If you’re new to online dating, you might have wrestled with the decision to join a site before you actually got up the nerve to post a profile. You might have wondered whether it would help you meet quality people. Even if you’re already chatting with matches, you still might be feeling ambivalent about whether online dating is for you.
However, you don’t need to broadcast your uncertainty. Here are some common disclaimers that often pop up in the first few sentences of doubters’ profiles.
“I’m just checking this out.”
“I don’t have any expectations, but I thought I’d give it a try.”
“I haven’t had any luck with online dating in the past, but I decided to sign up one last time.”
“My friend told me to try online dating, so I guess I thought I should.”
Or this is my favorite:
“What will we tell our friends about how we met?”
Um, why don’t you tell them that you met through a dating website? According to a study by the Pew Research Center, the stigma of online dating is fast disappearing. Nearly 60 percent of Americans think the medium is a good way to meet people.
Now, imagine how you might feel reading this profile opener:
“This year, I decided to make my love life a priority. I can’t wait to meet a wonderful new partner to cherish and share my caramel corn with. Could this be you?”
Which person would you rather go out with?
Here’s why your timid ‘tude undermines your success:
1) It doesn’t really reflect your intentions.
I recently listened to an episode of the radio show “This American Life” that exposed the car sales tactics at a Jeep dealership in Long Island. One supervisor instructed a salesman that there is no such thing as a browser. Even if a visitor claims he is “just looking,” the salesman should treat him as a potential sale. Why? The shopper took the time to drive to the dealership to look at cars. He clearly wants to buy a car.
The same logic applies to online dating. If you’ve taken the time to create a profile and purchase a membership, the odds are that you want to find a relationship. It doesn’t make sense that you’re “kinda maybe just checking this whole thing out.” This is especially the case for a site like eHarmony that has a reputation for attracting members who are interested in long-term relationships. If you’re a member, you’ve filled out a long questionnaire and committed to a communications process that is more thorough than those of other sites. You’ve had to put in some effort. So why not own that fact?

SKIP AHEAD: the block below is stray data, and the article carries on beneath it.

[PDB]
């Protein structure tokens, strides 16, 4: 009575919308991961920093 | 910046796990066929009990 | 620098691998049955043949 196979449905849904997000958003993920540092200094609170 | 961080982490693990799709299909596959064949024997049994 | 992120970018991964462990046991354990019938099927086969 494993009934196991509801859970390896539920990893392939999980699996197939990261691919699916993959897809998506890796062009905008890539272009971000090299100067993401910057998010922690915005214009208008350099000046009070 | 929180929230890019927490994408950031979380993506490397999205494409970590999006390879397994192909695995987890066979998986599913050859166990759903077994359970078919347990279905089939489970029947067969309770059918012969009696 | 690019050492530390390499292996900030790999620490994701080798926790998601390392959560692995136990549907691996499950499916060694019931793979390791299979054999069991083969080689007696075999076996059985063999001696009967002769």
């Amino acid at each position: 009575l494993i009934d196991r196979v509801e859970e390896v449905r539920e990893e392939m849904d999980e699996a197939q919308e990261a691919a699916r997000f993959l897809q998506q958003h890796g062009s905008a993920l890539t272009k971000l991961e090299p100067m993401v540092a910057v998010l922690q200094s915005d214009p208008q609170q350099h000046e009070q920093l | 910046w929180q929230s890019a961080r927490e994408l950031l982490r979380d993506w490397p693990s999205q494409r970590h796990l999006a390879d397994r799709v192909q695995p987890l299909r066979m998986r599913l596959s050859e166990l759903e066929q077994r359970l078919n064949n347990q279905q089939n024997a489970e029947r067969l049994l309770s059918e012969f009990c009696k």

2) It makes matches doubt your commitment to dating.
If you’re not excited about the concept of online dating, matches can’t help but wonder if you’ll be committed to the process. Do you have enough enthusiasm to follow through with texting, calling, and setting up dates? It’s likely that matches will respond more to people who make it clear they want to meet someone rather than those who seem as if they’ll go “poof” at any minute.
Advertising your dating doubts generates about as much romantic interest as showing up to a 20-minute coffee date at the Starbucks at the interstate rest stop at which you announce: “This is probably not going to work, however I thought I should meet you anyway.”
3) Wishy-washiness is a turn off.
Confidence is sexy. It’s no accident that many profiles contain the phrase: “I’m looking for someone who knows what they want.” Be decisive. You don’t have to be clear about your feelings for your matches right away. But at the very least you should be able to communicate certainty that you want to be in the game.
About the Author:
Sarah Elizabeth Richards is a journalist and the author of Motherhood, Rescheduled: The New Frontier of Egg Freezing and the Women Who Tried It. Her writing has appeared in The New York Times, The Wall Street Journal, Marie Claire, Elle, Cosmopolitan, Slate, and Salon.